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Game of Thrones and Feminism

A song of female character diversity and Lannister comparisons

By Victoria Kallsen
On March 31, 2014

This article contains spoilers for only the television show with mild explanations on Westeros society further detailed in the books.

The "A Song of Ice and Fire" book series, and its derivative, "Game of Thrones," are easily among the best examples of feminist works to date, yet they remain in the confines of medieval limitations. While many critics disagree with the gratuitous amount of naked bodies in the television show, the "sexposition" tactics don't scream of objectification so much as characterization. The representations of female characters is remarkably diverse and encompassing. Most importantly, George R. R. Martin, the author of the series, most expertly draws attention to critiques of the current society with a comparison between Cersei and Jaime Lannister as well as exploration of Dorne politics.
Many describe the sexual content as gratuitous, particularly the scene where Petyr Baelish provides exposition as two women simulate sex in his brothel. However, as the creators of the TV show said to the New York Times, "Every one of those sex scenes is there because we wanted that particular scene in the show." Doesn't Baelish's discussion of his undying love for a certain Catelyn Tully while coaching his prostitutes say more about his character than merely serve as gratuitous pandering?

Furthermore, it isn't as if every female character walks around the show with no clothes on; instead, it appears to be more fitting to the characterization. Shae and Ros are sex workers, and nudity follows from that. Innocent Sansa, tomboy Arya, prim Catelyn and regal Cersei remain fully clothed in comparison, along with most of the main female characters. The nudity embodied by Melisandre and Daenerys is more of a powerful and commanding quality, as they remain confident with their expressions of sexuality. Also, let's not forget that we often see plenty of male nudity, especially when we recall the vivid Renly/Loras homosexual sex scenes.
Regarding the beautiful diversity of female characters, the series sidesteps the typical Madonna-Whore or Betty-Veronica dichotomy of female characters and instead fleshes out individual characters. Naive and pure Sansa, with dutiful and honorable Catelyn, are often portrayed as courageous. On the other hand, tomboy characters Brianne, Arya and Asha Greyjoy display a different type of courage, "a woman's courage," as Brianne describes it. While reaction to Arya has been more positive than, for example, that for Sansa, I believe Sansa's tale says a lot about how society treats women. She's continually shuffled around and married off for her claim to Winterfell. Additionally, if you have the benefit of reading from her point of view in the novels, you see all her hate-fueled thoughts regarding Joffrey.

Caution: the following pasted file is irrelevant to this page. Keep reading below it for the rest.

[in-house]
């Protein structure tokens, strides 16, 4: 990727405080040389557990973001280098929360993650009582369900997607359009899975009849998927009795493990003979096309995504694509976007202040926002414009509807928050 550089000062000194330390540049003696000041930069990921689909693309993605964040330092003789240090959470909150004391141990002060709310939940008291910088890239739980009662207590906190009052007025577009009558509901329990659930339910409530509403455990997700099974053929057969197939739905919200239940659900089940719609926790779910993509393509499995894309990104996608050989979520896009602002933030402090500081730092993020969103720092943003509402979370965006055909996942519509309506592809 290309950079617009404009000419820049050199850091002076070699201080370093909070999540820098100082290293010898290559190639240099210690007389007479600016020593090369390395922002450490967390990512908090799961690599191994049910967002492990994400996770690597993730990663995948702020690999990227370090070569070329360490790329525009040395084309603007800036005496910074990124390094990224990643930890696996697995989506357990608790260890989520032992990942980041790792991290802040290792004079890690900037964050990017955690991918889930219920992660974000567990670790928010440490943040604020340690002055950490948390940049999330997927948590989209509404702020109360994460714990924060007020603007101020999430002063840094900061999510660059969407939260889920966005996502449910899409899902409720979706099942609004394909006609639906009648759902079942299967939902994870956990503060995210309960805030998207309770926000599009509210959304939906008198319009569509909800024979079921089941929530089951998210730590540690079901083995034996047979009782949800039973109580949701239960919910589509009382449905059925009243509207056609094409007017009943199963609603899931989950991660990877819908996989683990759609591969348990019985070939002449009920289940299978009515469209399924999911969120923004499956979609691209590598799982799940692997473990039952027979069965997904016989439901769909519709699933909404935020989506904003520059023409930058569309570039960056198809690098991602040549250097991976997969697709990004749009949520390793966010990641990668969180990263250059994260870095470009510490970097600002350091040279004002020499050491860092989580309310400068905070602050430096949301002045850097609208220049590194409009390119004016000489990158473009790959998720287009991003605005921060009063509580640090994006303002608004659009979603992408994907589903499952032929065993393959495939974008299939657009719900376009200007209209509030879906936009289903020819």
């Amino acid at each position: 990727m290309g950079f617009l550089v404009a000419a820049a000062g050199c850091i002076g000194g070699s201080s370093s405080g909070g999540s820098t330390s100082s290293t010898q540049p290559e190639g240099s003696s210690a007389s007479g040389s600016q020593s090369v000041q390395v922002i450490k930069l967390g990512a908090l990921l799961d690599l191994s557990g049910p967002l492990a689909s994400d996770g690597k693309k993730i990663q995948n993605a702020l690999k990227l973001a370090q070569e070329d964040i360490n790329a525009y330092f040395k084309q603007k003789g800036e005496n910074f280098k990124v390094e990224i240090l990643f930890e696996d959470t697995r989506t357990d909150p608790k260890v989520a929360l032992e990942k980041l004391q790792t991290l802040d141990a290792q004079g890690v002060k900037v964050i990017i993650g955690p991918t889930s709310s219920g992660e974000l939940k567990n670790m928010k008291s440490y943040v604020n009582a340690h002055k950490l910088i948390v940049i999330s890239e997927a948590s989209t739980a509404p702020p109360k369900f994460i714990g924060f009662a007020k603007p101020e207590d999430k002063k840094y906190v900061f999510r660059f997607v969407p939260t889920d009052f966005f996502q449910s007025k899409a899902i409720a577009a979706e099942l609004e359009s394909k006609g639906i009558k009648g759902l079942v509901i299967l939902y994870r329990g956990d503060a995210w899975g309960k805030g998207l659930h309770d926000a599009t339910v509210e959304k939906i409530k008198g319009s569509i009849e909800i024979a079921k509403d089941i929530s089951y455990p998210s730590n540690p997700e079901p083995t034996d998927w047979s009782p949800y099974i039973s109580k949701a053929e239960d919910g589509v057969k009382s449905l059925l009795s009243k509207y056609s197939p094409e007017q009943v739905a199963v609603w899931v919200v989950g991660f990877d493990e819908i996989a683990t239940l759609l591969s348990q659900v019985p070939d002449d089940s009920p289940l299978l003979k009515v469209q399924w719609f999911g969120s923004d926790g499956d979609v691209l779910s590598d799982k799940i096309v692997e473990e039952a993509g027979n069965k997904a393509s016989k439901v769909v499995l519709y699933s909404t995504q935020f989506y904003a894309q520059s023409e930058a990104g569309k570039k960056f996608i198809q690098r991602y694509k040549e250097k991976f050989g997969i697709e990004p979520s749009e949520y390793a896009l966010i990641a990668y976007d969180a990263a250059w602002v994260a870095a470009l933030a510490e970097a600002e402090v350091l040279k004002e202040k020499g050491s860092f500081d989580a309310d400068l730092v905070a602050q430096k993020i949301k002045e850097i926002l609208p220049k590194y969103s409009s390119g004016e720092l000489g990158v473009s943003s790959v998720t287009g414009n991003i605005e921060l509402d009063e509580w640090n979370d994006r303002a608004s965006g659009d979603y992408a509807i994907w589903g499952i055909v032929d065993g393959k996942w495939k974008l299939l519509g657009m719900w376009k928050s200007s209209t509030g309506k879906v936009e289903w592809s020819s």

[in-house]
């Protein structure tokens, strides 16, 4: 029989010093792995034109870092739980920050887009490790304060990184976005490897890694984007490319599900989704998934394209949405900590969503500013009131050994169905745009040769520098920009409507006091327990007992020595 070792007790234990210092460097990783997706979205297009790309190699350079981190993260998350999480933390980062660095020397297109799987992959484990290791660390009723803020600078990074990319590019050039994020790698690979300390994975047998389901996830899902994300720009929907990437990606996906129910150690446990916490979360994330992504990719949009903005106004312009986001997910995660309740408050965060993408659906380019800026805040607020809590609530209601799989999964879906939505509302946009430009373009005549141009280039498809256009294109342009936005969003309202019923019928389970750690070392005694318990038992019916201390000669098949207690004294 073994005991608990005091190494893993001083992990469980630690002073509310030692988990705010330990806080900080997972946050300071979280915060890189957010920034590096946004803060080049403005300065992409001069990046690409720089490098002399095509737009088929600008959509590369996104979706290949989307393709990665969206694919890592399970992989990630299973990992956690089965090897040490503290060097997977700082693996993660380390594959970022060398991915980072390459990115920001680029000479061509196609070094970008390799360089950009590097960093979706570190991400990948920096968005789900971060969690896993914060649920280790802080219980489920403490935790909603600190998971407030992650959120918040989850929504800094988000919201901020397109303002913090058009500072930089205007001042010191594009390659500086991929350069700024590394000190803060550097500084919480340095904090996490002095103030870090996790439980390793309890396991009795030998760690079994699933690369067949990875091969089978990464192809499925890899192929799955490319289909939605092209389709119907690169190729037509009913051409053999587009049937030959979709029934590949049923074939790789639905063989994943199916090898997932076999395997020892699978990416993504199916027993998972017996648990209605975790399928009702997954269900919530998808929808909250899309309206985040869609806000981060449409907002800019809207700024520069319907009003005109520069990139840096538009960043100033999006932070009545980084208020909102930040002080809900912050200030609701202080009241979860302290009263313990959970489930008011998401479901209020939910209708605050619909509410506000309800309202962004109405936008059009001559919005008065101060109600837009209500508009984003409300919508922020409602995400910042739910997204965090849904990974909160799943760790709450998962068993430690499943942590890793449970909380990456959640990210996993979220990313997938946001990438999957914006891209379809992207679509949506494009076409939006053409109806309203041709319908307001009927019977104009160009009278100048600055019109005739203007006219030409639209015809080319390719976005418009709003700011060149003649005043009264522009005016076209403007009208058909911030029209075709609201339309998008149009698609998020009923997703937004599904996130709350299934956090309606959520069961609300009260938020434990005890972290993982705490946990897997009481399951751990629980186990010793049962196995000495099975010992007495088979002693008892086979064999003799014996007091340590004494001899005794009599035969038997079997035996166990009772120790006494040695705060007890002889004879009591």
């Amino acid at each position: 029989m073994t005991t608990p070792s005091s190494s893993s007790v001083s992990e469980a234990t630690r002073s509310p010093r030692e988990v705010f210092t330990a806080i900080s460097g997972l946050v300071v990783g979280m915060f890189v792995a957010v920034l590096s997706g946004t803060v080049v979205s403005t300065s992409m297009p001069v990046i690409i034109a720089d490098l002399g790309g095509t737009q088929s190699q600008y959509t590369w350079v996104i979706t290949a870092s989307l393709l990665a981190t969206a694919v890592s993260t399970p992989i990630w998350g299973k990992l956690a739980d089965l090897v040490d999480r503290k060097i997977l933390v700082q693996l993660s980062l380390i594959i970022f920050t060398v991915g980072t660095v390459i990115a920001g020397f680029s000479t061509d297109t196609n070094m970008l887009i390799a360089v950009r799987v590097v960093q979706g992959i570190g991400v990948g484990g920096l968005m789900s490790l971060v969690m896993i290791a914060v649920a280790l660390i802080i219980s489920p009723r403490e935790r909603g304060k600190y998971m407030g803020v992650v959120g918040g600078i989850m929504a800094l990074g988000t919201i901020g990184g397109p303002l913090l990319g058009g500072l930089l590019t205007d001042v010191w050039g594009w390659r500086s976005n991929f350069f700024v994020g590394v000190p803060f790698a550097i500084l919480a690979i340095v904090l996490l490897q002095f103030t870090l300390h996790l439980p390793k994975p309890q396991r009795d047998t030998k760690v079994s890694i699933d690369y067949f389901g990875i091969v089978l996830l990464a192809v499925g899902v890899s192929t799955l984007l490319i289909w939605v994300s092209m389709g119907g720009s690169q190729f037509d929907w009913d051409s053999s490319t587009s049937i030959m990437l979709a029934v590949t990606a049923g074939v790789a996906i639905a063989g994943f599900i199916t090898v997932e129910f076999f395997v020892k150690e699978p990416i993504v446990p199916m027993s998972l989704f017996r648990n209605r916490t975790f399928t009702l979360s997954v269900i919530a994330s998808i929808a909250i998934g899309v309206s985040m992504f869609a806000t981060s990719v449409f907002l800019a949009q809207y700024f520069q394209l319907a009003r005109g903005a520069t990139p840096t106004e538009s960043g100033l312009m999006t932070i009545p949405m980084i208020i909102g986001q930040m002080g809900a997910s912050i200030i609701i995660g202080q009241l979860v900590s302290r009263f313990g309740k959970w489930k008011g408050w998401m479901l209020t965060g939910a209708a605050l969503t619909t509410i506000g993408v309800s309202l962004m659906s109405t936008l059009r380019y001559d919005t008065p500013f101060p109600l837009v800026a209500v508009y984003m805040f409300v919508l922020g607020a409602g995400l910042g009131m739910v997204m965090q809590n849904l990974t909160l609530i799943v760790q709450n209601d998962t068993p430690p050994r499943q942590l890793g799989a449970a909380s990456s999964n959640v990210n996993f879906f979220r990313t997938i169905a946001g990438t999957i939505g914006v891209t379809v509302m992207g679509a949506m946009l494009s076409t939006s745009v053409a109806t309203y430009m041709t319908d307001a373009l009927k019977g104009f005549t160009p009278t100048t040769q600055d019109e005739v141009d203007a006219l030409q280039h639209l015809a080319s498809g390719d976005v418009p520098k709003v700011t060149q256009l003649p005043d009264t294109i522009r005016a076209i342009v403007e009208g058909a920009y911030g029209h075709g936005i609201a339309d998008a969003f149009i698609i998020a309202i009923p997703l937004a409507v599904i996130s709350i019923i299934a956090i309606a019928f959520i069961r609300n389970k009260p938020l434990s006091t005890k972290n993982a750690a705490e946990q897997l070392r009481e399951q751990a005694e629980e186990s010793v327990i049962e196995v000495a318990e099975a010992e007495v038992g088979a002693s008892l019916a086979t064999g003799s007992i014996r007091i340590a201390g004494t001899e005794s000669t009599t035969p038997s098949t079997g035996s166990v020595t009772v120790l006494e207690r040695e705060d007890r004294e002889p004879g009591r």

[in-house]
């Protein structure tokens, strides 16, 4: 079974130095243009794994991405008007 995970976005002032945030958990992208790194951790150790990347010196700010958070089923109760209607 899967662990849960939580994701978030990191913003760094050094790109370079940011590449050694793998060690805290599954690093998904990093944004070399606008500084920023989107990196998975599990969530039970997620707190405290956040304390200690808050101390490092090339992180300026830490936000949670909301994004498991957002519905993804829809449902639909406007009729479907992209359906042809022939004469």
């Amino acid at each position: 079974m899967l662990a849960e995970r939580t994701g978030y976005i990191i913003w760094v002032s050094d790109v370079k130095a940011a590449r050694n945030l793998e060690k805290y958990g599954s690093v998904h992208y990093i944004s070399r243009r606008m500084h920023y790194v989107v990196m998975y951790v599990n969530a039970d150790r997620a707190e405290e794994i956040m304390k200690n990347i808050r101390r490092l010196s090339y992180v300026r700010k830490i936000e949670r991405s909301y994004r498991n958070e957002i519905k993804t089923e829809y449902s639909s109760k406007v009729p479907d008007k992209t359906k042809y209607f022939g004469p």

While Daenerys Targaryen remains the pinnacle for many a feminist discussion, she fills a standard void for strong women pieces: a white blonde kick-butt woman with a Buffy's-been-there-done-that vibe. My Mother of Dragons love remains strong, but Cersei's anti-hero antics are more persuasive. Cersei is constantly exploiting, manipulating and will resort to less than heroic actions in order to keep the Iron Throne in her regal hands. (Awesome, right?) While many critics are skeptical of her, Cersei laughs at the weakness of Lancel and Jaime who succumb to her wiles all too easily. Furthermore, her journey is constantly compared to that of Jaime's, and she often muses of the place she would have in society if she was born a man. In the age of anti-heroes, Cersei Lannister is the female answer to the likes of Walter White and Tony Soprano: flawed, often paranoid and murderous.
The last piece of the puzzle is the critique of the traditional medieval male-dominated society. The province of Dorne in the south of Westeros comes into prominence this season with far more liberal class and gender standards. Their practice of equal primogeniture allows for the eldest child, regardless of gender, to inherit their parents' estate and titles. The resulting clash of cultures remains important for later conflict in the series.
Where does this leave "Game of Thrones?" To be honest, in a really good place. With confident, self-assured characters like Ygritte and Melisandre, strong badass dragon-welding Daenerys, and even demure Sansa, "A Song of Ice and Fire" remains a powerhouse of female characterization with important commentary on a sexist Westeros society. Fantasy has long remained the realm of men of all shapes and sizes, but few women have commanded the narrative especially in a novel so awash with sex, violence and political intrigue. Through a compelling multiple point-of-view narrative device and a commitment to real, varied representations of women, Martin has hit the mark closer than most.

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